speyerj wrote: »
Thanks for the reply @NovusDies. A whole month huh? I'll hang on tight then. The worst part was that I was just a pound away from moving from "Obese" to "overweight" on the BMI scale. I know that BMI is a load of baloney, but I was excited anyway for this arbitrary milestone. But that just means, more time to lose even more fat, right?
bmeadows380 wrote: »
and when I say risk, it's all statistics and probability - so yes, there are folks who can weight 400 lbs and not have any health problems right now, but none of us can count on being one of those lucky few because we know that the chances of not having health problems at that weight are abysmally low.
On another note: I have noticed that on days that I'm more active, the following few days the scale jumps up, even if I haven't over-eaten. I'm guessing that is being caused by water weight gain in relation to my muscles needing to repair themselves after effort they aren't used to? If a person gets to regularly doing that routine - say walking, for instance - does that water weight gain eventually level out and stop happening?
maureenkhilde wrote: »
The one time I was denied it was Mortgage Insurance after we refinanced, it was weight related so to speak, it was due to my A1C number, diabetes. It was too high, and it was at the time.
And I agree with bmeadows380, both my Primary care, and Endocrinologist have not really said anything to me about my BMI. They both have focused on losing 5% at a time. Primary Care Dr, went as far to say that even losing 1/2 lb to 1 lb a week she thinks is good, key was consistency. For most part I have been losing faster than that.
Interesing item in the Primary Care Dr's office, even where they do the weighing, taking temp, blood pressure etc... They have posters up talking about losing 5%, and a poster about height, weight and BMI and increased risk for Type 2 Diabetes. They advertise a program via local YMCA for pre-diabetes, education for food, exercise and so on. My Dr. told me that her rule of thumb is any adult who comes to see her, and is in the Obese category, they do a A1C right in the office. And she will do for people who are at the 4th percentile of being overweight. I said besides sending people to the Y program, you should have a dietician to send them to. Because not everyone really gets it about making good food choices. And being a diabetic or even pre-diabetic they need to have a solid understanding.
I am not making this up, 21 years ago when I was diagnosed, I was given a diet sheet to follow for a 1200 calorie diet with lists of food on it. Told exchanges and that was it. So grateful that so much of that has changed for the better.
bmeadows380 wrote: »
So I thought I'd bump this for the newbies that have come on, and maybe also for the longer term people who have been around a while but are contemplating changing some things, like adding in activity. Meanwhile, I'll try in my own small circle, to keep evangelizing the message concerning sensibility and sustainability; hopefully there will be a few who will listen!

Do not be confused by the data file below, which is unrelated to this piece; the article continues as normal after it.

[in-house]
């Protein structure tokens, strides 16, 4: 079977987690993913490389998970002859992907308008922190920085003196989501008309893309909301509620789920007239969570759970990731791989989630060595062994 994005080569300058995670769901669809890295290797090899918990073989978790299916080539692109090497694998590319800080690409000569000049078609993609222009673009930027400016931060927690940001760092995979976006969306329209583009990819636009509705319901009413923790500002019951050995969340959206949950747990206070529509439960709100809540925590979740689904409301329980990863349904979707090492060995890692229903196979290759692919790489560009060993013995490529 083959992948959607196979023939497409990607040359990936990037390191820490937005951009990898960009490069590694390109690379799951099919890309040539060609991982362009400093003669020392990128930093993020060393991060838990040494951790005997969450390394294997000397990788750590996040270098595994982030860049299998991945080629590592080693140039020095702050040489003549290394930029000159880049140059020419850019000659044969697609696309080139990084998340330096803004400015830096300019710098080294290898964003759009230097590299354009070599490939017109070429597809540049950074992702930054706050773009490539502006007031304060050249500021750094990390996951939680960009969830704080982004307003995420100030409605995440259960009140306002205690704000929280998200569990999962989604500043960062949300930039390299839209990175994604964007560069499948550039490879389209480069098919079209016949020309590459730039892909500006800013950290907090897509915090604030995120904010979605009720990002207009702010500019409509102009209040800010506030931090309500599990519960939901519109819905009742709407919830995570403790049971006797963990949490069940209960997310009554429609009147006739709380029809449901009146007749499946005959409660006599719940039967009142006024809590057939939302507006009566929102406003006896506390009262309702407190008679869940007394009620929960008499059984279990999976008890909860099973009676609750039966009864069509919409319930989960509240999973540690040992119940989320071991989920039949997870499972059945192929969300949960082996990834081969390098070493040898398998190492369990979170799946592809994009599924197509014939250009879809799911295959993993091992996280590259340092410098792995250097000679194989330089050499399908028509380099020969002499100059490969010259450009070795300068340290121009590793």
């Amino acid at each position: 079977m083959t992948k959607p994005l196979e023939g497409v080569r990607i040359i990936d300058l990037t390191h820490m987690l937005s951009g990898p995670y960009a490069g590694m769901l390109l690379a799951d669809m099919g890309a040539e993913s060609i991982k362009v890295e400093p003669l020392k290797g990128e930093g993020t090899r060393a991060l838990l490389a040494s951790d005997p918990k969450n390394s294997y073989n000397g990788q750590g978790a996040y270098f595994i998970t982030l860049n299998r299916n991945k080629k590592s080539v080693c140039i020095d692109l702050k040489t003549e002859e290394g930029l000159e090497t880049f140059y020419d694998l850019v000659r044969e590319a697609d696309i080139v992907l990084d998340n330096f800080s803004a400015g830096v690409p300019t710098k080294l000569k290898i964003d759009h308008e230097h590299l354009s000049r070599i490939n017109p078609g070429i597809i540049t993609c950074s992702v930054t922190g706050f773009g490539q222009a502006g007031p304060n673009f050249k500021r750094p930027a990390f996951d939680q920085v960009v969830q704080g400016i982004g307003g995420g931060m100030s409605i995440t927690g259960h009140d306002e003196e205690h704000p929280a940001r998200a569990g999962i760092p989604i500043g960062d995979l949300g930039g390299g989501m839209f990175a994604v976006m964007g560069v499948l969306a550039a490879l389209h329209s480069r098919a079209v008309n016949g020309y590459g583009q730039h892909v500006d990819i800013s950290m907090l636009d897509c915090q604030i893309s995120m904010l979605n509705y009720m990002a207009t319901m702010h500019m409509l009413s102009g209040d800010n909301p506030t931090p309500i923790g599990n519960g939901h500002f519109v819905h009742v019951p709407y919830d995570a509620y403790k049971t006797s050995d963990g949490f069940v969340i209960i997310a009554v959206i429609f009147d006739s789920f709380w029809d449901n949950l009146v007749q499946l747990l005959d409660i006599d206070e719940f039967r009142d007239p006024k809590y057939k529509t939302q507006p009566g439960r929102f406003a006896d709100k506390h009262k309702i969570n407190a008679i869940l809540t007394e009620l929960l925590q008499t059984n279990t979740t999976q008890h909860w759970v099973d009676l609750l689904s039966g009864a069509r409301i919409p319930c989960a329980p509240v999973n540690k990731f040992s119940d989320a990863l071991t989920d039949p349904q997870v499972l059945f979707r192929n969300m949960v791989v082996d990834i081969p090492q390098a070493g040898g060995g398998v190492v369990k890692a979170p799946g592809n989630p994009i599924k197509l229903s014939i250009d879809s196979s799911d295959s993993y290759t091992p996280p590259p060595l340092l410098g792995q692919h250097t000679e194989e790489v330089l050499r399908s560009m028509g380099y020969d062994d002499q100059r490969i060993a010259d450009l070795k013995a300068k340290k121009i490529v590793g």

AlexandraFindsHerself1971 wrote: »
I view my disordered relationship with food medically. It's not hard for me to do, as I am already fructose intolerant and have IBS, which is very much affected by my diet. I already eat certain ways to make myself feel the best I can; this is simply a further version of it, and like those, it will be something I will have to do the rest of my life if I want to live my best life.
I really had to identify the things that would pull me off course. So although we have chips in the house, we only buy them in single serving bags. There's nothing that stops me from having two, but interestingly, I find these days I don't always finish the bag when I have a sandwich. I know I can't accurately portion from a larger bag, so I don't buy larger bags. I don't keep sweets out. If they're on the counter, they sing. If the cookies are wrapped into portions (two cookies is a rational portion. Three people is six cookies in a packet) and sitting in the freezer, they don't sing.
I also had to do a lot of work on myself. Food cannot hold you when you grieve. It cannot dry your tears when you are sad. It cannot hear you out when you're angry. It can't protect you when you're scared. It can't keep you awake when you're tired, or make you feel better when you hurt. I am learning to let food just do what it can; fuel my body, please my palate, and be a way that I say I care about myself and others.
jodibeth5744 wrote: »
I’m not sure if this is the best place for this, but I have a question about the app in general. If I’ve missed the answer somewhere else, my apologies.
At the end of each night when I finish off my diary it says “if everyday were like today, you’d weigh xxx in 5 weeks”. I find this encouraging, as it gives me a glimpse that my habits will pay off long term.
However lately I notice that at the end of each day the number has been increasing. Tonight it was two whole pounds higher than just a few days ago. I always stay within my calories, and rarely eat back exercise calories. If I do, it is less than 100.
Any advice on why it would be going up?
jodibeth5744 wrote: »
Thank you. I was worried it was doing it off my food choices, and I try to eat pretty clean. I do use happy scale and find it very encouraging as well! 🙂
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